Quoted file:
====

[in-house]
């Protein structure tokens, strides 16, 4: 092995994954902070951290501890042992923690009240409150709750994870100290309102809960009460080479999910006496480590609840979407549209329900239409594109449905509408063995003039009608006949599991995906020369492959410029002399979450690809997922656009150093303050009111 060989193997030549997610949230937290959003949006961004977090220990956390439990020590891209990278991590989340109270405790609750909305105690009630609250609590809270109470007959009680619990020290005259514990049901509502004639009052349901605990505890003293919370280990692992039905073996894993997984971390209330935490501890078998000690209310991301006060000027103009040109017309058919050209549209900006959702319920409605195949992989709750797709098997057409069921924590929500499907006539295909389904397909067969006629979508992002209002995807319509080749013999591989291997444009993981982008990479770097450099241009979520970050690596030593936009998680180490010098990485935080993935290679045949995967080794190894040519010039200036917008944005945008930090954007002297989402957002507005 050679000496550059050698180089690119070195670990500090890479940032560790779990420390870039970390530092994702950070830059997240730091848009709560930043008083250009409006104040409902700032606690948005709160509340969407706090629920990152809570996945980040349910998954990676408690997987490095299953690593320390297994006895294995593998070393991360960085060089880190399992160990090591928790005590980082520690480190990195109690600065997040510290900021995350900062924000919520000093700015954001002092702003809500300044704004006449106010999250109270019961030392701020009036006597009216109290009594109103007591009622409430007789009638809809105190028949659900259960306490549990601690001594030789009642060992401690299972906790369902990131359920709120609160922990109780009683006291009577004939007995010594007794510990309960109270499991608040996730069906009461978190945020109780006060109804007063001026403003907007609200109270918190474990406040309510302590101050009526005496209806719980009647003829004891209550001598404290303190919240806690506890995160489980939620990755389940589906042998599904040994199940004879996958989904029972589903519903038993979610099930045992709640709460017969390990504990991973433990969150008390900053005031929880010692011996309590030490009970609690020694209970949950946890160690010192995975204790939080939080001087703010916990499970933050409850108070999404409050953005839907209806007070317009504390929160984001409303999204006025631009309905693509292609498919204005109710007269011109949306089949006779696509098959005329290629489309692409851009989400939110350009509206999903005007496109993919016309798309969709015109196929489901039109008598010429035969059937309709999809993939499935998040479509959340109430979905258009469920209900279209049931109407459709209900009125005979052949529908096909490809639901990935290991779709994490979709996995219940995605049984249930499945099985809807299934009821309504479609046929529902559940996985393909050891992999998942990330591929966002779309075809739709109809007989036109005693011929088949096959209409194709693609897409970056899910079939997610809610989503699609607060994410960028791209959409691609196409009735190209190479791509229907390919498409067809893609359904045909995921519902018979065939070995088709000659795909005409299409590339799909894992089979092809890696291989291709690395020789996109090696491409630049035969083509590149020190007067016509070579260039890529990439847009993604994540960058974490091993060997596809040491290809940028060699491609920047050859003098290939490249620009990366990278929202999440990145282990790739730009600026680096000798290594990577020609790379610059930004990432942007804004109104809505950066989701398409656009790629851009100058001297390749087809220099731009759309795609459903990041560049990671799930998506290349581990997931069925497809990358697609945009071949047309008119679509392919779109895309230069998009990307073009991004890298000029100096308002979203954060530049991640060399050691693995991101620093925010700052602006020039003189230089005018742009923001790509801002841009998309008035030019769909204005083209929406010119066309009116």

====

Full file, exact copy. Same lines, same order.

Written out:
[in-house]
């Protein structure tokens, strides 16, 4: 092995994954902070951290501890042992923690009240409150709750994870100290309102809960009460080479999910006496480590609840979407549209329900239409594109449905509408063995003039009608006949599991995906020369492959410029002399979450690809997922656009150093303050009111 060989193997030549997610949230937290959003949006961004977090220990956390439990020590891209990278991590989340109270405790609750909305105690009630609250609590809270109470007959009680619990020290005259514990049901509502004639009052349901605990505890003293919370280990692992039905073996894993997984971390209330935490501890078998000690209310991301006060000027103009040109017309058919050209549209900006959702319920409605195949992989709750797709098997057409069921924590929500499907006539295909389904397909067969006629979508992002209002995807319509080749013999591989291997444009993981982008990479770097450099241009979520970050690596030593936009998680180490010098990485935080993935290679045949995967080794190894040519010039200036917008944005945008930090954007002297989402957002507005 050679000496550059050698180089690119070195670990500090890479940032560790779990420390870039970390530092994702950070830059997240730091848009709560930043008083250009409006104040409902700032606690948005709160509340969407706090629920990152809570996945980040349910998954990676408690997987490095299953690593320390297994006895294995593998070393991360960085060089880190399992160990090591928790005590980082520690480190990195109690600065997040510290900021995350900062924000919520000093700015954001002092702003809500300044704004006449106010999250109270019961030392701020009036006597009216109290009594109103007591009622409430007789009638809809105190028949659900259960306490549990601690001594030789009642060992401690299972906790369902990131359920709120609160922990109780009683006291009577004939007995010594007794510990309960109270499991608040996730069906009461978190945020109780006060109804007063001026403003907007609200109270918190474990406040309510302590101050009526005496209806719980009647003829004891209550001598404290303190919240806690506890995160489980939620990755389940589906042998599904040994199940004879996958989904029972589903519903038993979610099930045992709640709460017969390990504990991973433990969150008390900053005031929880010692011996309590030490009970609690020694209970949950946890160690010192995975204790939080939080001087703010916990499970933050409850108070999404409050953005839907209806007070317009504390929160984001409303999204006025631009309905693509292609498919204005109710007269011109949306089949006779696509098959005329290629489309692409851009989400939110350009509206999903005007496109993919016309798309969709015109196929489901039109008598010429035969059937309709999809993939499935998040479509959340109430979905258009469920209900279209049931109407459709209900009125005979052949529908096909490809639901990935290991779709994490979709996995219940995605049984249930499945099985809807299934009821309504479609046929529902559940996985393909050891992999998942990330591929966002779309075809739709109809007989036109005693011929088949096959209409194709693609897409970056899910079939997610809610989503699609607060994410960028791209959409691609196409009735190209190479791509229907390919498409067809893609359904045909995921519902018979065939070995088709000659795909005409299409590339799909894992089979092809890696291989291709690395020789996109090696491409630049035969083509590149020190007067016509070579260039890529990439847009993604994540960058974490091993060997596809040491290809940028060699491609920047050859003098290939490249620009990366990278929202999440990145282990790739730009600026680096000798290594990577020609790379610059930004990432942007804004109104809505950066989701398409656009790629851009100058001297390749087809220099731009759309795609459903990041560049990671799930998506290349581990997931069925497809990358697609945009071949047309008119679509392919779109895309230069998009990307073009991004890298000029100096308002979203954060530049991640060399050691693995991101620093925010700052602006020039003189230089005018742009923001790509801002841009998309008035030019769909204005083209929406010119066309009116």